Around the world, those country’s celebrating Easter all have different traditional foods they will put on the table on Easter Sunday. Beyond local variations of dishes featuring hard-boiled eggs, lamb and sweet Easter bread, there are also more unique dishes that make fantastic additions to any Easter menu.
This year why not make your Easter brunch, lunch, or dinner a virtual trip around the world adding local favourites to your menu. Or simply pick a place where you’d love to spend the long Easter Weekend and instead of going there, prepare the traditional local Easter food from this country.
If you have ever spent an Easter holiday in Italy, you might have come across Torta Pasqualina already. Literally translated as Easter cake, you are forgiven to think this might be a sweet dish. Instead, Torta Pasqualina is a savoury pie that was originally made with artichoke but today is usually made with chard leaves or spinach along with ricotta and parmesan cheese.
The highlight are the hard-boiled – or in this case hard-baked – eggs folded into the pie.
Torta Pasqualina origins in Liguria but overtime has become a favourite dish served on Easter Sunday across the whole country.
Though personally I prefer it still warm, Torta Pasqualina is often served cold as well. Which makes it perfect if you are planning a picnic after your Easter Egg Hunt.
Serves 8 large or 12 small slices
For the dough
250 g all-purpose flour
100 ml cold water
50 ml olive oil
3 pinches of salt
For the filling
500 g fresh green spinach
250 g ricotta
120 g parmesan, freshly grated
1 small onion
1 garlic clove
1 bunch flat-leave parsley
1 tablespoon of butter
15 ml olive oil
salt and pepper for seasoning
In a bowl, mix the flour with salt olive oil and water. Knead together until smooth than divide into six portions, three larger and three slightly smaller. Cover with a damp towel and let rest for one hour.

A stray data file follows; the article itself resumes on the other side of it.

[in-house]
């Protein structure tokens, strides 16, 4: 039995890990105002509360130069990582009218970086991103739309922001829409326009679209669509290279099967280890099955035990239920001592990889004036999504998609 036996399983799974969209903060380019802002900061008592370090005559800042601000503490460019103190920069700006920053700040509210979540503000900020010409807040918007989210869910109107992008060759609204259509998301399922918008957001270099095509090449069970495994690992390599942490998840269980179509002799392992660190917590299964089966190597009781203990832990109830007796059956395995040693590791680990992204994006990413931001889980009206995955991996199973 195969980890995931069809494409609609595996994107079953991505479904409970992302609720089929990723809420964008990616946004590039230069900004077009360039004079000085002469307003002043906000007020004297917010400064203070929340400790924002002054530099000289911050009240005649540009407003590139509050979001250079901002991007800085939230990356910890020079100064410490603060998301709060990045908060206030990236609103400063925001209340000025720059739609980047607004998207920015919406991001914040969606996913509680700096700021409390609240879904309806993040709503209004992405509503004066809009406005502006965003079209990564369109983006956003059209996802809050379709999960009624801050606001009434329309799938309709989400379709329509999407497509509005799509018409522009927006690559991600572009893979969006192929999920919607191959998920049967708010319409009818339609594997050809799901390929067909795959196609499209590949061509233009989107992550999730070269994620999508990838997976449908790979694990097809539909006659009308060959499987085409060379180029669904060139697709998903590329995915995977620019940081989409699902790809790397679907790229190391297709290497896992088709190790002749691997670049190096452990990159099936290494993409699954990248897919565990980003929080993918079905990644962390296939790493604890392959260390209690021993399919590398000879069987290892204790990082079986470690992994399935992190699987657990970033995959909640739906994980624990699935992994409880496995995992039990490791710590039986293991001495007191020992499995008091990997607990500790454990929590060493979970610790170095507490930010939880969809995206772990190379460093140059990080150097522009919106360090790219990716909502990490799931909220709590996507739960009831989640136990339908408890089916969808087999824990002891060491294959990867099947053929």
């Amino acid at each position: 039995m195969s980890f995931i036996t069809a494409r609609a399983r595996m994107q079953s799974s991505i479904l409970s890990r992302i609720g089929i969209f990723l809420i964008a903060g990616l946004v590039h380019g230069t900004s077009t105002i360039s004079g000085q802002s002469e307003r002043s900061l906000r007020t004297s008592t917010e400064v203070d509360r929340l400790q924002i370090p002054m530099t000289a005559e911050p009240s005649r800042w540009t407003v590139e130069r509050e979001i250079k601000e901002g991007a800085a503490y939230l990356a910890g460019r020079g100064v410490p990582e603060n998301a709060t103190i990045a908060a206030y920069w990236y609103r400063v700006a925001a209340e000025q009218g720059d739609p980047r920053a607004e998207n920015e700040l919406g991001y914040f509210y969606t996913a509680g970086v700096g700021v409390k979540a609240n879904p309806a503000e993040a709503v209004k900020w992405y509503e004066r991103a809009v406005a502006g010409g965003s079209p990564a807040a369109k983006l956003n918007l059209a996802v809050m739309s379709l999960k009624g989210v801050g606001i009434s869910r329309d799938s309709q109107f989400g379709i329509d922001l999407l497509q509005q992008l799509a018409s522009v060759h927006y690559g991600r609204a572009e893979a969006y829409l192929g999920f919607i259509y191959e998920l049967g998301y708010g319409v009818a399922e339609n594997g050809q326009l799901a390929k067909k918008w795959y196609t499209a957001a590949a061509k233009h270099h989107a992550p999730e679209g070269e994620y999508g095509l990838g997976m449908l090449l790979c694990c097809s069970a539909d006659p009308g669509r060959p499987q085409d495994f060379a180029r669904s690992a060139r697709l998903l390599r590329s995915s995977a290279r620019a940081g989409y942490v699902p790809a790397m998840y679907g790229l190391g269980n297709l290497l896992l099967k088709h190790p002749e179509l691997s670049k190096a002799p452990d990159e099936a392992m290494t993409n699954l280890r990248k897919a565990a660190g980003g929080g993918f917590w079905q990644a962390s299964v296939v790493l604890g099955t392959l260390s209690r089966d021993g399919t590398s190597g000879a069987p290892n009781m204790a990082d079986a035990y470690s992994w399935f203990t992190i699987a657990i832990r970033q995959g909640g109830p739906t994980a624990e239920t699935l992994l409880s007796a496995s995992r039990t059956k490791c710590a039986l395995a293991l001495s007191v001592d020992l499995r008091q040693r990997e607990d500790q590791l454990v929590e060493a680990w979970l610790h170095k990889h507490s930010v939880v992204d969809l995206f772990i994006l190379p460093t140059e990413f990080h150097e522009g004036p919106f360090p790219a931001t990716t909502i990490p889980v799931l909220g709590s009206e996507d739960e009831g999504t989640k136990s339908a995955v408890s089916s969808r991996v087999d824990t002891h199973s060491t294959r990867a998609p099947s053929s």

For the filling, wash the spinach leaves and cut them into small stripes.
In a large saucepan, fry the finely chopped onion together with the halved garlic clove over medium heat than add the spinach. Cook the spinach until it has lost the water (around 15 minutes), stirring from time to time.
Take from heat, add the roughly chopped parsley, ricotta, two eggs, 60 g freshly grated parmesan, then seasons with salt and pepper.
Preheat oven to 190°C.
Grease a 20 cm pie plate with oil and dust with flour.
Dust a clean surface with some flour and thinly roll out the three larger portions of the pastry one by one.
Lay out the pie plate with the first sheet of pastry, allowing it to overlap the rim. Brush the pastry with oil. Add the two other sheets of pastry in the same way.
Sprinkle the bottom of the pastry with 30 g freshly grated parmesan then add the spinach-ricotta mixture.
With a tablespoon, make three holes in the spinach-ricotta mix at equal distance then carefully crack the three remaining eggs into the holes. Season with salt and pepper.
Dust the remaining 30 g of freshly grated parmesan over the spinach-ricotta mixture and eggs.
Dust a clean surface with some flour and thinly roll out the three smaller portions of the pastry one by one.
Cover the pie with the first sheet of the pastry, then brush with oil. Add the other two sheets in the same way.
Pinch the edges of the six sheets of pastry together, rolling the overlap of the three bottom sheets into a small sausage roll. Brush the surface of the pastry with oil.
Prick the top of the pastry carefully a couple of times, without picking the eggs.
Bake for 50 to 60 minutes until the pastry has turned golden-brown.
Serve still warm or at room temperature.
What is your favourite savoury Easter dish? What is the origin of the dish?